Using comments when grading

Write comments to accompany grades only if learning is likely to result

Not all work needs a grade or comment (e.g., a simple test, a piece of work from a larger project, portfolio, etc.). Comments on drafts, work in progress, or work that could be revised and improved are useful if the comments give guided feedback to your students. You might want to involve your students in the grading process to help you transform comments into teachable moments: Are the comments useful, and in what way? In the end, make sure students’ work remains theirs, not yours.

Comments can be a way to communicate with your students

You may be able to establish a mentor relationship with each one of them through your written remarks. (You might, for example, save the comments you write for each student to personalize your grading.)

Deal with global issues before local ones

Use your feedback to draw students' attention first to global issues (related to overall content and organization of the assignment they submitted). Make sure comments and corrections on local issues (e.g., spelling, grammar, writing style, etc.) do not become students' main focus before the global issues are resolved. This advice is especially true in multi-draft writing assignments.

For comments on writing, be specific

Do not write “awkward” or “awk.” It does not provide students with a sense of what the issue is.

Include positive feedback, no matter how flawed the paper

Students not only need feedback on what you don't understand, they also require feedback on what you do understand. If the thesis statement was clear but the support argument was weak, describe this. If the thesis statement was unclear, try to describe what you think the student is trying to say. This will help the student in revising the paper.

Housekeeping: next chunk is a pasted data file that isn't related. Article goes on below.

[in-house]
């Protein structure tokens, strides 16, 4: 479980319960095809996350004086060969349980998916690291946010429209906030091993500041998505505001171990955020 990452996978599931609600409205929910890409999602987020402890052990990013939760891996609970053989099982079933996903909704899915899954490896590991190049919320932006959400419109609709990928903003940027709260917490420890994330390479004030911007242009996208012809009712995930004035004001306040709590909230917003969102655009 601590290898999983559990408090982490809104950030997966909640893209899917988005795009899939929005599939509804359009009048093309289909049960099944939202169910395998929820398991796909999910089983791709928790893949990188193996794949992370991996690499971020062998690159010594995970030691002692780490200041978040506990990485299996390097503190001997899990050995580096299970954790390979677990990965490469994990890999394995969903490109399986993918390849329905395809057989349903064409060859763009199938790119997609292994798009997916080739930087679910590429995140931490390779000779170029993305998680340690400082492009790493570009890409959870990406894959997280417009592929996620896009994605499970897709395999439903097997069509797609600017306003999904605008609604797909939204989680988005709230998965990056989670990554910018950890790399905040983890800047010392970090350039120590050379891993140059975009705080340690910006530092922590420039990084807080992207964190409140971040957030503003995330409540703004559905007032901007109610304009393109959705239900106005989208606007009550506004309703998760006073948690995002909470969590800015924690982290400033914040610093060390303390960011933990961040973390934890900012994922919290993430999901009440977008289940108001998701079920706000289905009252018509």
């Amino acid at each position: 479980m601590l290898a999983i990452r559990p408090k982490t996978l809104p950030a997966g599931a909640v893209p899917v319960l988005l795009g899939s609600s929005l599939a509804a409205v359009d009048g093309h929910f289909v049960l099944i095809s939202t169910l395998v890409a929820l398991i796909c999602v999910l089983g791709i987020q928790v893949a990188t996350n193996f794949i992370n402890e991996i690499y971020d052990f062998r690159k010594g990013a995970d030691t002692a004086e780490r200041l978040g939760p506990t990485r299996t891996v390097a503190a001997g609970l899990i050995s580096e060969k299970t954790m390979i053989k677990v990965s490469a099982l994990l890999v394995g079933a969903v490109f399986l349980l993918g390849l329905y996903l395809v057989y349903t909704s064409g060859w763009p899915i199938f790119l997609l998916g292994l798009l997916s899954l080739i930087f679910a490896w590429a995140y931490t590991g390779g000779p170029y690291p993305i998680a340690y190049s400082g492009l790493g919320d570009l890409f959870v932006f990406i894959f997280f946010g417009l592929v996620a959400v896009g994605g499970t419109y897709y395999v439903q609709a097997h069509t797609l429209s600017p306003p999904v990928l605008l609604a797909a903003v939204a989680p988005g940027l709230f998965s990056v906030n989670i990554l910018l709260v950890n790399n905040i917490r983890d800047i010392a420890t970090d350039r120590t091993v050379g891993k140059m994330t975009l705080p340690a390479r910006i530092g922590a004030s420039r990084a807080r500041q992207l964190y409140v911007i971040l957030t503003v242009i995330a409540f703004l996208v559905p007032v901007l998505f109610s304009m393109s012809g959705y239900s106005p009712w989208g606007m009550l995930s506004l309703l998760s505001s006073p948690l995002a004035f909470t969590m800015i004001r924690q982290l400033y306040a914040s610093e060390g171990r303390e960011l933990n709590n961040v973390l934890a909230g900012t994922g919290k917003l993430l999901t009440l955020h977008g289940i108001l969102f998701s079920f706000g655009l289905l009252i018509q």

Do not use comments to vent frustration at students.

Evaluating papers that are particularly unclear and/or disorganized can be frustrating. You may come across papers that are extremely informal and/or do not follow basic principles of grammar and sentence structure. In these instances, avoid negative global comments (e.g., “This paper was unintelligible” or “You will not pass the course writing at this level”). Rather, you should invite the student to your office hour. Encourage such students to visit the Penn State Undergraduate Writing Center Opens in new window for help with grammar and sentence structure, and provide guidance on the paper's ideas/content. The goal is not to admonish students for poor writing but to help them improve.

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